Assume for a moment that every intercooling or non-intercooling charge system has a certain amount of a) internal volume including pipes and core or just pipes, b) a certain pressure drop given a certain turbo output pressure, temperature and airflow, further complicated by the velocity of the air in the system, and c) a certain cooling result given b).
In simple terms, the game doesn't change when getting rid of an intercooler. It is the same question as what happens when you use a little intercooler vs a big intercooler, but to a different degree. Or in some instances, a "normal" size intercooler vs a BIG intercooler, in which case you will see a greater polarization the other way.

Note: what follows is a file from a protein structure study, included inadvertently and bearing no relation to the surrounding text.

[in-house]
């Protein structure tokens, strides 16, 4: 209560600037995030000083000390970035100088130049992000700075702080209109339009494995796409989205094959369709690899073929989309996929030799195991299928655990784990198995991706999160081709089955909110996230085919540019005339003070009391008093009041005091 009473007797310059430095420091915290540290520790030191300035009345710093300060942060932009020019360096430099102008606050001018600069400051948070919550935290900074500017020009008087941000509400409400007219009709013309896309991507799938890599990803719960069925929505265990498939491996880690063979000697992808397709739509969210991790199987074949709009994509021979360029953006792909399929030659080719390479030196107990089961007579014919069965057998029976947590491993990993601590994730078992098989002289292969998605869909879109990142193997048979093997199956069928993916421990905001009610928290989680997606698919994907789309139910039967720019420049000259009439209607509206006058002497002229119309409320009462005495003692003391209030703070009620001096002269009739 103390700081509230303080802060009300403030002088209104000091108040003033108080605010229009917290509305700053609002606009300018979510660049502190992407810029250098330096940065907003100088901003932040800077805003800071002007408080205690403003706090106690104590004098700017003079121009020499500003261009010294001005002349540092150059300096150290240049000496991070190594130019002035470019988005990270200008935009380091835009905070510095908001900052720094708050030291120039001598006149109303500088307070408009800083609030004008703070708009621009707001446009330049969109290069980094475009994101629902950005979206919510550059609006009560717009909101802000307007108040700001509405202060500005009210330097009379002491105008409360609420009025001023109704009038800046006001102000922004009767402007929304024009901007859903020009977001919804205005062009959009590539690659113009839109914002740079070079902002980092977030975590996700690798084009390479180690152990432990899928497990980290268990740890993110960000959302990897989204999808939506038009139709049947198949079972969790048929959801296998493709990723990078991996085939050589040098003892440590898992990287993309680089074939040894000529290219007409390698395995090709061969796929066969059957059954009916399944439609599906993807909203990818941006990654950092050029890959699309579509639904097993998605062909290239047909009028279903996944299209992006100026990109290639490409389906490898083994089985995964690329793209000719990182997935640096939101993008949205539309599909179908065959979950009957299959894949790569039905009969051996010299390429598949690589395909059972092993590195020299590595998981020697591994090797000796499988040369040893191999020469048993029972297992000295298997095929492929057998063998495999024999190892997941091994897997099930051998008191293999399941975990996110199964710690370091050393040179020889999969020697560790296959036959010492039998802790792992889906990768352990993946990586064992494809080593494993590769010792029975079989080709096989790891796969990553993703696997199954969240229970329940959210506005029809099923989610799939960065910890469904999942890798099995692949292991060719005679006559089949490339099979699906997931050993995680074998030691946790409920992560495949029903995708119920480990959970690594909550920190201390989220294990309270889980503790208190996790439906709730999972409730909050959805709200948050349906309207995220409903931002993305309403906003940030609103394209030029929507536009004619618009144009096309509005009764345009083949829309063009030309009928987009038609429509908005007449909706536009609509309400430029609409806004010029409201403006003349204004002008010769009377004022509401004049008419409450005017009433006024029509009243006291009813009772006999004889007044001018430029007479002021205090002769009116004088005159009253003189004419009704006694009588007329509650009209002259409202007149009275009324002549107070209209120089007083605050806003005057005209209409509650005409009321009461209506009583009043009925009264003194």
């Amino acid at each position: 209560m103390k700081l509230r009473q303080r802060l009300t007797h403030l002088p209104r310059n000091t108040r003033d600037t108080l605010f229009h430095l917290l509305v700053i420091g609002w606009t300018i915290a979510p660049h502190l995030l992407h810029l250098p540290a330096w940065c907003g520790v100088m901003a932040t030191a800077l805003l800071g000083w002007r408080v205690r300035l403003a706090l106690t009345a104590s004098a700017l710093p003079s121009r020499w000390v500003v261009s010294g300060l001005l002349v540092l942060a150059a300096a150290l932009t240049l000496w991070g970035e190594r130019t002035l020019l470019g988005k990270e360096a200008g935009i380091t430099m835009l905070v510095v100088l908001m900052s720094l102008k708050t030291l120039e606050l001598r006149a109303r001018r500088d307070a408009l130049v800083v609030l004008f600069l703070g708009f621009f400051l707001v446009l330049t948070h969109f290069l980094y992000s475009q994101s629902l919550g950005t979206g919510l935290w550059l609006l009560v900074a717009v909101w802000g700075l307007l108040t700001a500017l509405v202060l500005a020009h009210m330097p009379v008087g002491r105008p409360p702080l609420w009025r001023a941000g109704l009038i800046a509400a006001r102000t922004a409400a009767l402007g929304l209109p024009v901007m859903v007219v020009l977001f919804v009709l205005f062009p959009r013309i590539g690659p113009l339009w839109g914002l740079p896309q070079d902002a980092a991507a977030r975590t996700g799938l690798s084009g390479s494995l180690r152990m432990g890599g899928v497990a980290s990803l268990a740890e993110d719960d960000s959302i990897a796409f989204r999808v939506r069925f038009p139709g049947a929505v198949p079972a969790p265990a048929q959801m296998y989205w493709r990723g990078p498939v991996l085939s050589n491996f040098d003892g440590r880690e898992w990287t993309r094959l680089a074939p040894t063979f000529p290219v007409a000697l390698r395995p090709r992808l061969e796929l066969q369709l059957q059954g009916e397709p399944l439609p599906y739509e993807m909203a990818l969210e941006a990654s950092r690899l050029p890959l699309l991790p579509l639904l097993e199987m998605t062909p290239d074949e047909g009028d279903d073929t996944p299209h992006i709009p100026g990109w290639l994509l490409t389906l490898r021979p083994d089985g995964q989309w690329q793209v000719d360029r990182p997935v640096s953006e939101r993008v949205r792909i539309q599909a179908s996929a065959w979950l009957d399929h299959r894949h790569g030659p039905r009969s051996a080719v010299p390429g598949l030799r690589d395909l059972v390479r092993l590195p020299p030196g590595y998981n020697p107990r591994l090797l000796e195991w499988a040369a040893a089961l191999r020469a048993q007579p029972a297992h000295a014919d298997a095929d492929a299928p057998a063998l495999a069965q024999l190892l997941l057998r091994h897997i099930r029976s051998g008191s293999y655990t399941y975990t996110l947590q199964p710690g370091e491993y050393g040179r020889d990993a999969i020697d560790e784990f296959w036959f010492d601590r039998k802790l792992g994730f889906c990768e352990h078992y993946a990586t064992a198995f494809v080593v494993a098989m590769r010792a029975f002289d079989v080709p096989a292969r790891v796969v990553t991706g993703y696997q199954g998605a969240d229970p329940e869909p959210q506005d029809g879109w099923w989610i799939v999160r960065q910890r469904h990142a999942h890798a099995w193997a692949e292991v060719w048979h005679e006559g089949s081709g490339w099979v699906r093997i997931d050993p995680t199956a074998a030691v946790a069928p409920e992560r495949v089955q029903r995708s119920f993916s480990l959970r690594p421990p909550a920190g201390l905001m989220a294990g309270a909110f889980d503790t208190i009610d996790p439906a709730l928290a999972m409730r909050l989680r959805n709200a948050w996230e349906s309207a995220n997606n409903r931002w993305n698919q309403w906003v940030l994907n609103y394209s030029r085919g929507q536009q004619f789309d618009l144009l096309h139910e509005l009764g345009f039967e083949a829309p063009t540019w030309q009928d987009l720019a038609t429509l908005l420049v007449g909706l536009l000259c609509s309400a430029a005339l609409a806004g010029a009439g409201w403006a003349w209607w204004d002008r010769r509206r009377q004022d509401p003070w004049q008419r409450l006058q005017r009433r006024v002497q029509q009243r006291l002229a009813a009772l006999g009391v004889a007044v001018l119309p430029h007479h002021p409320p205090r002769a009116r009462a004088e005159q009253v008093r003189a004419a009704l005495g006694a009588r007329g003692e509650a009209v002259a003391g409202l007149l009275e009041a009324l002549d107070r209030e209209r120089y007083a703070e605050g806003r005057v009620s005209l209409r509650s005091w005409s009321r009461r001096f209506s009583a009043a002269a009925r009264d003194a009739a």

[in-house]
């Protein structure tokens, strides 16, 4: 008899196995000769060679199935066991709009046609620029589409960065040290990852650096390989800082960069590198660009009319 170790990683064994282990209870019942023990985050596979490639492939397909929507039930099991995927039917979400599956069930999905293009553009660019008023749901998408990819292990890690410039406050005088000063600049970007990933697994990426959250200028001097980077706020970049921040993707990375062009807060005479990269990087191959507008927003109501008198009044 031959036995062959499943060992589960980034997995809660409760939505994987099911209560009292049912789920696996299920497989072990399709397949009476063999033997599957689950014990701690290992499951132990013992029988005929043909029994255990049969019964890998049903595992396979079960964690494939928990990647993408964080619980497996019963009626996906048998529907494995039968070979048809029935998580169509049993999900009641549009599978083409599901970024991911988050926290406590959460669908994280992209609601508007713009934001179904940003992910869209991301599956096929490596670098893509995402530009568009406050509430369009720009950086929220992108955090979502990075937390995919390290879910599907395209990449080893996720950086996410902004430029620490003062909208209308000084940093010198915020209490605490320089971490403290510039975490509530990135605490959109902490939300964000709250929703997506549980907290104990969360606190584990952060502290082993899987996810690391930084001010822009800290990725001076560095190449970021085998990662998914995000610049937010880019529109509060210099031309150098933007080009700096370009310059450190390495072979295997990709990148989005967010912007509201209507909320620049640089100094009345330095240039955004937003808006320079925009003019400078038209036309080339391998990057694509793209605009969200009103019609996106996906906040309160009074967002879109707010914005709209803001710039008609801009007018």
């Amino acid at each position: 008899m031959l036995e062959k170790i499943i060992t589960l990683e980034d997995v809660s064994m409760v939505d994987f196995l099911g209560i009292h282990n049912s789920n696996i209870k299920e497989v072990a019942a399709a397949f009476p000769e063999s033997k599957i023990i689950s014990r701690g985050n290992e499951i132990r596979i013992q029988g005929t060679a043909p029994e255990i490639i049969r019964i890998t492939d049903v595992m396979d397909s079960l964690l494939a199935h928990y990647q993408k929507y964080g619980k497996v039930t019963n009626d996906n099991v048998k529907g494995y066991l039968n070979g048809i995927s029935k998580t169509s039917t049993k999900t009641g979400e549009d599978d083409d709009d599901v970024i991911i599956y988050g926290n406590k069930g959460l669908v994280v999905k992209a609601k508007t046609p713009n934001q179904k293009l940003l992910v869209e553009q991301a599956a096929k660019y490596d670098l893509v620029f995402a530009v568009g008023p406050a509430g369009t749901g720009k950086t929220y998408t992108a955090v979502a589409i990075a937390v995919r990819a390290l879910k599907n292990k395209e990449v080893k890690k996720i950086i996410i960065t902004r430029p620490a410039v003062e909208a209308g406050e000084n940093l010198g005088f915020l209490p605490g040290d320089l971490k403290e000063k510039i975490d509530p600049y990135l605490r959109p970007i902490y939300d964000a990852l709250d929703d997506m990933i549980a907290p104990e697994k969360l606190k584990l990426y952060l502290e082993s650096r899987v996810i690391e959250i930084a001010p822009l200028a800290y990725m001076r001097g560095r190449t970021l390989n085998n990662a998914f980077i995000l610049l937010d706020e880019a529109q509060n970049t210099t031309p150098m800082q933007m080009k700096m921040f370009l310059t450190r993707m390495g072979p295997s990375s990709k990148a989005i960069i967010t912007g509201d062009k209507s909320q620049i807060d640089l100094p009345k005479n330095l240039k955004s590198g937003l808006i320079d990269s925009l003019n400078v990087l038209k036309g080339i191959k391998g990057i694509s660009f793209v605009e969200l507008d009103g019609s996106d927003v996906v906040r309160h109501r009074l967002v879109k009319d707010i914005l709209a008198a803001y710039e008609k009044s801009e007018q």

So the more intercooling and pipe you have:
pressure drop increases
cooling efficiency increases
perceived throttle response increases
Was cool to see his testing, since the lack of cooling efficiency far outweighed any gains in maintained pressure from turbo outlet to intake manifold, as well as perceived throttle response, indicating (subjectively) that the relationship between the variables is far from linear.
Would be cool to see someone crunch PV=nRT to see whether the increase in non-intercooled pressure was due to the hotter air charge, or if in fact some considerable amuont of pressure is lost through the stock intercooler.
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Last edited by ClimberD@HexMods; 12-02-2011 at 01:10 PM..